Six Facebook (FB) pages and two websites are advertising a product they tout to be “safe” and “super effective” against high cholesterol and fatty liver. These are yet another health scam.
The product called An Mach Khang is not registered with the Food and Drug Administration (FDA) as a drug or food supplement. Nor is it listed in the Monthly Index of Medical Specialties, a medicine database used by doctors.
The following vlogs by cardiologist Willie Ong and his general practitioner wife Liza Ramoso-Ong were used in three FB posts to falsely make it look like they were endorsing An Mach Khang:
- Ong’s Nov. 5, 2022 vlog giving advice about the need to take cholesterol medicine;
- Ong’s Aug. 5, 2021 vlog enumerating eight warning signs of high cholesterol; and
- Ramoso-Ong’s Oct. 25, 2020 vlog about foods for cholesterol, heart attack, and stroke prevention.
In none of the videos did the couple promote the product.
Ramoso-Ong previously told VERA Files Fact Check that social media posts using their name to promote medicines and products are all fake.
Two bogus websites — anmachkhangoder.xyz and anmachkhangorg.xyz — also falsely claimed that An Mach Khang is approved by the American National Standards Institute (ANSI). It is the U.S. FDA, not the ANSI, which approves drugs in the U.S.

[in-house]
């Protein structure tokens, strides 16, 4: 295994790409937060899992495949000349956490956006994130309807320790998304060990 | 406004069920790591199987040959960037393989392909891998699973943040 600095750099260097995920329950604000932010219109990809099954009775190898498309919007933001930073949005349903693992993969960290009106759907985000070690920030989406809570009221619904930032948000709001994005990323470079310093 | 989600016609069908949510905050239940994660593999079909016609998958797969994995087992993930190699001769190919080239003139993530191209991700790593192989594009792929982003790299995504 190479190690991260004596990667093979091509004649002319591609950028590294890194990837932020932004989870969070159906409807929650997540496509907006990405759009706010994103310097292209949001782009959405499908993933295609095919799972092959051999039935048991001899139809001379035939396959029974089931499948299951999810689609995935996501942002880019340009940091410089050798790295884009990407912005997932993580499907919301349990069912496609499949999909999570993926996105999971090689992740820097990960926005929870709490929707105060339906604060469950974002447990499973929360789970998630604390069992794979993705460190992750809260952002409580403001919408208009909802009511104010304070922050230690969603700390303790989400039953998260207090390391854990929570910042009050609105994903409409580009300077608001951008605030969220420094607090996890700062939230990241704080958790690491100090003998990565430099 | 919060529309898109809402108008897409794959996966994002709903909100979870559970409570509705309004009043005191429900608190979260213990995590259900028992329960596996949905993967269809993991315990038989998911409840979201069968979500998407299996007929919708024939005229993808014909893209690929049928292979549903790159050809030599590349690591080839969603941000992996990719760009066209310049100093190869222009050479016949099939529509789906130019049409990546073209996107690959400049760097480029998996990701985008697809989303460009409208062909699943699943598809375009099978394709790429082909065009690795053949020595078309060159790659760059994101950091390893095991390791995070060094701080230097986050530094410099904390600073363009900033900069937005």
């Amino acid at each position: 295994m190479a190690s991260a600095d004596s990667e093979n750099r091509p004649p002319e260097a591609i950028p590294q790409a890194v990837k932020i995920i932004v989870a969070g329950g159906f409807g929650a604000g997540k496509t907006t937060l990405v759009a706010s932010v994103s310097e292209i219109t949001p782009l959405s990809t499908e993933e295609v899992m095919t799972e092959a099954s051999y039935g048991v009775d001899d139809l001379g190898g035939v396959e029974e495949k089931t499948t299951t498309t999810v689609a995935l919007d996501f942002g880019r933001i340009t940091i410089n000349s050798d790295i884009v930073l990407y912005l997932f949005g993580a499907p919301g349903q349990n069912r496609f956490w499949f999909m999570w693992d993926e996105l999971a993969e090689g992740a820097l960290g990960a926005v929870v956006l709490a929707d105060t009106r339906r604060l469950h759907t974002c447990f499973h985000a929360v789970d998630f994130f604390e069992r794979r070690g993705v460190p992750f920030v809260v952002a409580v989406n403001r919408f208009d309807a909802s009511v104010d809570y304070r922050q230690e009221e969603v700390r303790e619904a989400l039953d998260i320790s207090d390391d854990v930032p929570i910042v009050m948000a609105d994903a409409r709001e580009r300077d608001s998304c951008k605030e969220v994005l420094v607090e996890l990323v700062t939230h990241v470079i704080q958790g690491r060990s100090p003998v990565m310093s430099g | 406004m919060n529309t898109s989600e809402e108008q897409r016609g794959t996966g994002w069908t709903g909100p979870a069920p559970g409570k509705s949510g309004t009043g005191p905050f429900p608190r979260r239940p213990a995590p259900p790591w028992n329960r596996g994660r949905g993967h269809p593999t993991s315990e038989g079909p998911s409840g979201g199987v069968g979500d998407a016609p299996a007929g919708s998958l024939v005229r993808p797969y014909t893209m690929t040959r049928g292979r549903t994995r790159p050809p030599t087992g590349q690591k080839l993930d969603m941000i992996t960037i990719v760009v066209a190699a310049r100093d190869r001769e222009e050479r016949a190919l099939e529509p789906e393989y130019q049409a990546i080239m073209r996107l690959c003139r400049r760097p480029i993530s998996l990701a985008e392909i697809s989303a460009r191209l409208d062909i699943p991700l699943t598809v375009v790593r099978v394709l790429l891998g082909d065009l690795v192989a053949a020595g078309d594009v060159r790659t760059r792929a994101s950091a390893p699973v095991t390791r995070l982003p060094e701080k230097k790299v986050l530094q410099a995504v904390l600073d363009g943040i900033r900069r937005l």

The sites asked netizens to provide contact details for product shipping. This modus is also used in other fake ads and may be a possible phishing technique.
Among those that posted the scam are FB pages An Mach Khang para sa fatty liver, high kolesterol (created on Dec. 28, 2021, originally named Xưởng Khăn 16) and An Mach Khang – paggamot ng taba ng dugo (created on Aug. 26, 2022, previously named Macericin – Paggamot ng pharyngitis, pneumonia).
Other FB pages include An Mach Khang- Paggamot ng Taba ng Dugo (created on July 31, 2021 and originally named Dead pool dash), An Mach Khang (created on August 30, 2022) and An Mach Khang Helps Steatosis – High Cholesterol (created on March 11, 2021 under the name Tee Love Be Unique). All five FB pages have administrators from Vietnam.
The six posts promoting the fake medicine got a total of over 899,131 interactions. It continues to circulate this January as the Philippine Statistics Authority announced heart and hypertensive diseases as some of the top killers of Filipinos in 2022.
Below are some red flags to watch out for in potential health scams, according to the Department of Health:
- The product is advertised as a quick and effective cure-all for a wide range of illnesses.
- Certain keywords like “scientific breakthrough,” “miracle cure,” “all natural without side-effects” or “ancient remedy” are used.
- Remember that legitimate health supplement products will never carry claims for quick cures. Claims such as cancer prevention, good for arthritis, good for diabetes or good for hypertension, should be high suspect.
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(Editor’s Note: VERA Files has partnered with Facebook to fight the spread of disinformation. Find out more about this partnership and our methodology.)